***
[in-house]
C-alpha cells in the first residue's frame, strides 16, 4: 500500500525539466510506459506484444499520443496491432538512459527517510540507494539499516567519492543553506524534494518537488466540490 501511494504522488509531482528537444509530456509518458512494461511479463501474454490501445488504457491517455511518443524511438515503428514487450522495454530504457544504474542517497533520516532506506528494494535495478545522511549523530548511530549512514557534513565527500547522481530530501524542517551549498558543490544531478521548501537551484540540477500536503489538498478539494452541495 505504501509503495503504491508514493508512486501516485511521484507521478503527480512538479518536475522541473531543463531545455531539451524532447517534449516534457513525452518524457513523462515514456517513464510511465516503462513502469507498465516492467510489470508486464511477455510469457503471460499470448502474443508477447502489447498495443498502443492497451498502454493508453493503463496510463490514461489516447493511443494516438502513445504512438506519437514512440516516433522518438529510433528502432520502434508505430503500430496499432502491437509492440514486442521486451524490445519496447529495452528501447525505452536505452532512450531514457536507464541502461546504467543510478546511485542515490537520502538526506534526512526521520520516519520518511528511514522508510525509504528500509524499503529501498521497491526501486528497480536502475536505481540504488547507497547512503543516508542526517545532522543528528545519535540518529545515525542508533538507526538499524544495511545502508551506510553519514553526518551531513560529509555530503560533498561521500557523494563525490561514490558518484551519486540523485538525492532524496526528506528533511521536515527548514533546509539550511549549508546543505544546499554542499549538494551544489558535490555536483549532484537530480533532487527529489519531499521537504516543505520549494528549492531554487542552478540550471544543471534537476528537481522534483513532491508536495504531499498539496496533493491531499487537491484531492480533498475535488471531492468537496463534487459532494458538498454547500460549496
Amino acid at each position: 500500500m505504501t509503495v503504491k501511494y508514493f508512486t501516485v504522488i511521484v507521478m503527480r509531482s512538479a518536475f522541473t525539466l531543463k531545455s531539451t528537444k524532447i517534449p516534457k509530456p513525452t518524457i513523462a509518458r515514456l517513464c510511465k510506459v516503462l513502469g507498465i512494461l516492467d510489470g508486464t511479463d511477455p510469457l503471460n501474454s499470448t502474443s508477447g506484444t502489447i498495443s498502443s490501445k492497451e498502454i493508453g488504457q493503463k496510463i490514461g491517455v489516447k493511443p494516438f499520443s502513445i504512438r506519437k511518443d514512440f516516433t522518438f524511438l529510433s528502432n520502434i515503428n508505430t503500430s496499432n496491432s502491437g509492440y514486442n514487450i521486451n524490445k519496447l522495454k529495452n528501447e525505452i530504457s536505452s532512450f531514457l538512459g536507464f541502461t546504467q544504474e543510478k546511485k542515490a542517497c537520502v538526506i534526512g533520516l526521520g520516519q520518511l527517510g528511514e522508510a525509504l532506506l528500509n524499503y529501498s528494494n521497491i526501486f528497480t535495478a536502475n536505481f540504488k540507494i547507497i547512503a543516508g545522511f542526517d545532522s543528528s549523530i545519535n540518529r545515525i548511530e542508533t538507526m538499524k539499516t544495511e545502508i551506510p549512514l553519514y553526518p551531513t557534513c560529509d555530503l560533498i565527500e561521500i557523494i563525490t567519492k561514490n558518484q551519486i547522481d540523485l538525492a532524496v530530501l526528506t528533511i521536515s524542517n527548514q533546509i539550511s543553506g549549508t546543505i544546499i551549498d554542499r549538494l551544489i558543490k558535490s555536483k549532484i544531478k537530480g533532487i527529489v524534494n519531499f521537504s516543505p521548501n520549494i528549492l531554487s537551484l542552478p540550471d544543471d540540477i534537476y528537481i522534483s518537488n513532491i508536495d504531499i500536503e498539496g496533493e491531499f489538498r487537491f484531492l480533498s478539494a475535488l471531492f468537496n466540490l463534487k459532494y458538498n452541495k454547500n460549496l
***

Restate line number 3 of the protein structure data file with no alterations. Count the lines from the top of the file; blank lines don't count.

Amino acid at each position: 500500500m505504501t509503495v503504491k501511494y508514493f508512486t501516485v504522488i511521484v507521478m503527480r509531482s512538479a518536475f522541473t525539466l531543463k531545455s531539451t528537444k524532447i517534449p516534457k509530456p513525452t518524457i513523462a509518458r515514456l517513464c510511465k510506459v516503462l513502469g507498465i512494461l516492467d510489470g508486464t511479463d511477455p510469457l503471460n501474454s499470448t502474443s508477447g506484444t502489447i498495443s498502443s490501445k492497451e498502454i493508453g488504457q493503463k496510463i490514461g491517455v489516447k493511443p494516438f499520443s502513445i504512438r506519437k511518443d514512440f516516433t522518438f524511438l529510433s528502432n520502434i515503428n508505430t503500430s496499432n496491432s502491437g509492440y514486442n514487450i521486451n524490445k519496447l522495454k529495452n528501447e525505452i530504457s536505452s532512450f531514457l538512459g536507464f541502461t546504467q544504474e543510478k546511485k542515490a542517497c537520502v538526506i534526512g533520516l526521520g520516519q520518511l527517510g528511514e522508510a525509504l532506506l528500509n524499503y529501498s528494494n521497491i526501486f528497480t535495478a536502475n536505481f540504488k540507494i547507497i547512503a543516508g545522511f542526517d545532522s543528528s549523530i545519535n540518529r545515525i548511530e542508533t538507526m538499524k539499516t544495511e545502508i551506510p549512514l553519514y553526518p551531513t557534513c560529509d555530503l560533498i565527500e561521500i557523494i563525490t567519492k561514490n558518484q551519486i547522481d540523485l538525492a532524496v530530501l526528506t528533511i521536515s524542517n527548514q533546509i539550511s543553506g549549508t546543505i544546499i551549498d554542499r549538494l551544489i558543490k558535490s555536483k549532484i544531478k537530480g533532487i527529489v524534494n519531499f521537504s516543505p521548501n520549494i528549492l531554487s537551484l542552478p540550471d544543471d540540477i534537476y528537481i522534483s518537488n513532491i508536495d504531499i500536503e498539496g496533493e491531499f489538498r487537491f484531492l480533498s478539494a475535488l471531492f468537496n466540490l463534487k459532494y458538498n452541495k454547500n460549496l